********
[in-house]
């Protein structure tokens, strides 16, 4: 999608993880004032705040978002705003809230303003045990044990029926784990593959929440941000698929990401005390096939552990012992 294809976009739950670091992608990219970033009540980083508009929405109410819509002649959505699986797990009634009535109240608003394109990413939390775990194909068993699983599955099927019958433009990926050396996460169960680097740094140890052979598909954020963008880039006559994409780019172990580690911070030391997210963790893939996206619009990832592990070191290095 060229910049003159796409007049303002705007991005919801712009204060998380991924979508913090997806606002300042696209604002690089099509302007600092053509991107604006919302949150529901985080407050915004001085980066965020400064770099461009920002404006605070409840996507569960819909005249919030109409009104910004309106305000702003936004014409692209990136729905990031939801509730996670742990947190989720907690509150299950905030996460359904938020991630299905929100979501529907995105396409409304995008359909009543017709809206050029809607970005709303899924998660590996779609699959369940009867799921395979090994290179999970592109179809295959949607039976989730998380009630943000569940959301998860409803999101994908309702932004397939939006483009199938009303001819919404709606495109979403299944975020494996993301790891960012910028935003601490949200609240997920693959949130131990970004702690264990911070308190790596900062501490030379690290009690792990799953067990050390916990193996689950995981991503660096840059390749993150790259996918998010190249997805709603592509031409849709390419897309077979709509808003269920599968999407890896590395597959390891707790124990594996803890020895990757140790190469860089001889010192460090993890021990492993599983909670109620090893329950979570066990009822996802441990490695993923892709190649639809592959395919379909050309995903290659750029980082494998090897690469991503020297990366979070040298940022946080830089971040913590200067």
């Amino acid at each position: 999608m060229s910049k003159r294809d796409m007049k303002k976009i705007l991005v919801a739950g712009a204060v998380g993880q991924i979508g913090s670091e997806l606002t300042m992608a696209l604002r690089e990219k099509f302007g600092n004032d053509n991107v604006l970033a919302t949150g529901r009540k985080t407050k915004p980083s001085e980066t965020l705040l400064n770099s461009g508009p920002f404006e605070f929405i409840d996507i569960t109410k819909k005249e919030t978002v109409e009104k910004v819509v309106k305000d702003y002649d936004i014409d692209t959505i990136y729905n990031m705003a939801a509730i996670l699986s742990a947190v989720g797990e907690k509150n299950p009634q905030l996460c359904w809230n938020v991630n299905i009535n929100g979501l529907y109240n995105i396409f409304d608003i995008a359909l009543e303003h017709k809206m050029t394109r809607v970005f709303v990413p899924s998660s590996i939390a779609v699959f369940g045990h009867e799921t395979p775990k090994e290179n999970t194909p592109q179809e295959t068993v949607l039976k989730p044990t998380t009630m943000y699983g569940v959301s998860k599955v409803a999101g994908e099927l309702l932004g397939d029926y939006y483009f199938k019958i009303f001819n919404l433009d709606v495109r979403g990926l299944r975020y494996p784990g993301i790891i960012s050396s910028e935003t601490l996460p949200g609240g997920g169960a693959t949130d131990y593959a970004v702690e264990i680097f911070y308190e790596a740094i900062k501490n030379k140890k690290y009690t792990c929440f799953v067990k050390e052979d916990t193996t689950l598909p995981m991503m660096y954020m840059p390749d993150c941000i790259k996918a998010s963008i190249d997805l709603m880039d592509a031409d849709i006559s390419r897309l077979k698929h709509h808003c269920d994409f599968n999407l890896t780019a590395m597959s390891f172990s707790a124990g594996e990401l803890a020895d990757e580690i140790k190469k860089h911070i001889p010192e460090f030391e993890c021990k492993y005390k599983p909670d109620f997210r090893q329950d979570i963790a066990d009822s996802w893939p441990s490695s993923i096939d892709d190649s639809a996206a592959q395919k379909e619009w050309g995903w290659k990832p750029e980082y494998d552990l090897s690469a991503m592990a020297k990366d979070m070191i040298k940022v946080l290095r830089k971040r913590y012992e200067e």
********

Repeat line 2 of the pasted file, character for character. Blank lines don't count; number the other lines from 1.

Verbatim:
């Protein structure tokens, strides 16, 4: 999608993880004032705040978002705003809230303003045990044990029926784990593959929440941000698929990401005390096939552990012992 294809976009739950670091992608990219970033009540980083508009929405109410819509002649959505699986797990009634009535109240608003394109990413939390775990194909068993699983599955099927019958433009990926050396996460169960680097740094140890052979598909954020963008880039006559994409780019172990580690911070030391997210963790893939996206619009990832592990070191290095 060229910049003159796409007049303002705007991005919801712009204060998380991924979508913090997806606002300042696209604002690089099509302007600092053509991107604006919302949150529901985080407050915004001085980066965020400064770099461009920002404006605070409840996507569960819909005249919030109409009104910004309106305000702003936004014409692209990136729905990031939801509730996670742990947190989720907690509150299950905030996460359904938020991630299905929100979501529907995105396409409304995008359909009543017709809206050029809607970005709303899924998660590996779609699959369940009867799921395979090994290179999970592109179809295959949607039976989730998380009630943000569940959301998860409803999101994908309702932004397939939006483009199938009303001819919404709606495109979403299944975020494996993301790891960012910028935003601490949200609240997920693959949130131990970004702690264990911070308190790596900062501490030379690290009690792990799953067990050390916990193996689950995981991503660096840059390749993150790259996918998010190249997805709603592509031409849709390419897309077979709509808003269920599968999407890896590395597959390891707790124990594996803890020895990757140790190469860089001889010192460090993890021990492993599983909670109620090893329950979570066990009822996802441990490695993923892709190649639809592959395919379909050309995903290659750029980082494998090897690469991503020297990366979070040298940022946080830089971040913590200067």